U.S. holiday sales rose a less-than-forecast 3 percent, the National Retail Federation said, as merchants coped with unseasonably warm weather and a shift to spending on services.
Holiday spending, which the group had projected to rise 3.7 percent, grew to $626.1 billion in the period, which spans November and December.
Non-store sales, an indicator of e-commerce transactions, increased 9 percent to $105 billion, the NRF said. The figures exclude spending on automobiles, gasoline and restaurants.
Retailers faced with mild weather and high inventories slashed prices to lure shoppers in the 2015 holiday season. As consumers shifted spending to experiences and services, such as restaurants, shows and nail salons, more retailers added promotions like free shipping.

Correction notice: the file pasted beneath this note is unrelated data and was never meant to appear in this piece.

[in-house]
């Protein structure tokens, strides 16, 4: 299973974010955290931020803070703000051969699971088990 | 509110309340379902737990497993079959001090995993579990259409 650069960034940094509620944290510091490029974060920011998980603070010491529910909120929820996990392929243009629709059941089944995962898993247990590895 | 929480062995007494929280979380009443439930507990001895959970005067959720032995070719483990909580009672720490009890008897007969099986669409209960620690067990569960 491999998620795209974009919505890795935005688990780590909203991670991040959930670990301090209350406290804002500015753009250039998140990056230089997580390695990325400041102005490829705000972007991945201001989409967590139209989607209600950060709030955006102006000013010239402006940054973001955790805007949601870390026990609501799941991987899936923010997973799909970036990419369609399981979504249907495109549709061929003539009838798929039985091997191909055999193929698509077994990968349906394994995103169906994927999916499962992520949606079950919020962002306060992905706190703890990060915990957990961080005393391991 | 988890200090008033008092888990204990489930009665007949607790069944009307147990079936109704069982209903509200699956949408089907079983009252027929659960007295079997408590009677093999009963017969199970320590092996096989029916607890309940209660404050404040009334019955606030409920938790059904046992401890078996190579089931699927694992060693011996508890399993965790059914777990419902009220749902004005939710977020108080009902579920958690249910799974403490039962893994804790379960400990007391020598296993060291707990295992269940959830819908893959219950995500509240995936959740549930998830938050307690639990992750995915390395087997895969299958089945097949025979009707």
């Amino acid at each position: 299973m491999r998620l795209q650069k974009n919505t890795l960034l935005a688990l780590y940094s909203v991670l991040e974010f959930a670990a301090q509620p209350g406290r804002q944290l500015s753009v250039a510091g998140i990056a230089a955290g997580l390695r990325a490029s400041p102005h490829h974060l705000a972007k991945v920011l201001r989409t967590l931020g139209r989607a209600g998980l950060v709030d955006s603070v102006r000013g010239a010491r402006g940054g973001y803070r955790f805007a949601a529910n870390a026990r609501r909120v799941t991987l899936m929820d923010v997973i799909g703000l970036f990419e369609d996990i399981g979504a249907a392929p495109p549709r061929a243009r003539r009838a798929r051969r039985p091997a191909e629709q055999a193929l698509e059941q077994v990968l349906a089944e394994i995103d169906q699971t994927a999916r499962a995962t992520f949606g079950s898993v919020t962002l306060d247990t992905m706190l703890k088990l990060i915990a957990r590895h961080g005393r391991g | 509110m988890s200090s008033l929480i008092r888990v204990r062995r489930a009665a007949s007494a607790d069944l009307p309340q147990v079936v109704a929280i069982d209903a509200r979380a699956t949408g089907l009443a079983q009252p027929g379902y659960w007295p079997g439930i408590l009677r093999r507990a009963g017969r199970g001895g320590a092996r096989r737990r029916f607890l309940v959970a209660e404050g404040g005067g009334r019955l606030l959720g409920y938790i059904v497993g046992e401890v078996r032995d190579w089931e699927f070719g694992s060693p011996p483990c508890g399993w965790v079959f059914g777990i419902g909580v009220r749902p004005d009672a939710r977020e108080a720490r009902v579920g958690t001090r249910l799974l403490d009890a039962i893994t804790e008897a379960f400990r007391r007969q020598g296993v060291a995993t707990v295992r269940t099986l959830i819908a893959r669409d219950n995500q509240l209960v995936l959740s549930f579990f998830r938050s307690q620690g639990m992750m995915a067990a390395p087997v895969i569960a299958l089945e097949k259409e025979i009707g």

Research firm First Data said this month that retail sales increased 3.3 percent from Oct. 31 through Jan. 4, up from a 3.2 percent gain in the year-earlier period. The Thanksgiving holiday weekend dominated spending in the period, with sales rising 6.3 percent, the firm said, while the last two weeks of December also showed a higher concentration of sales.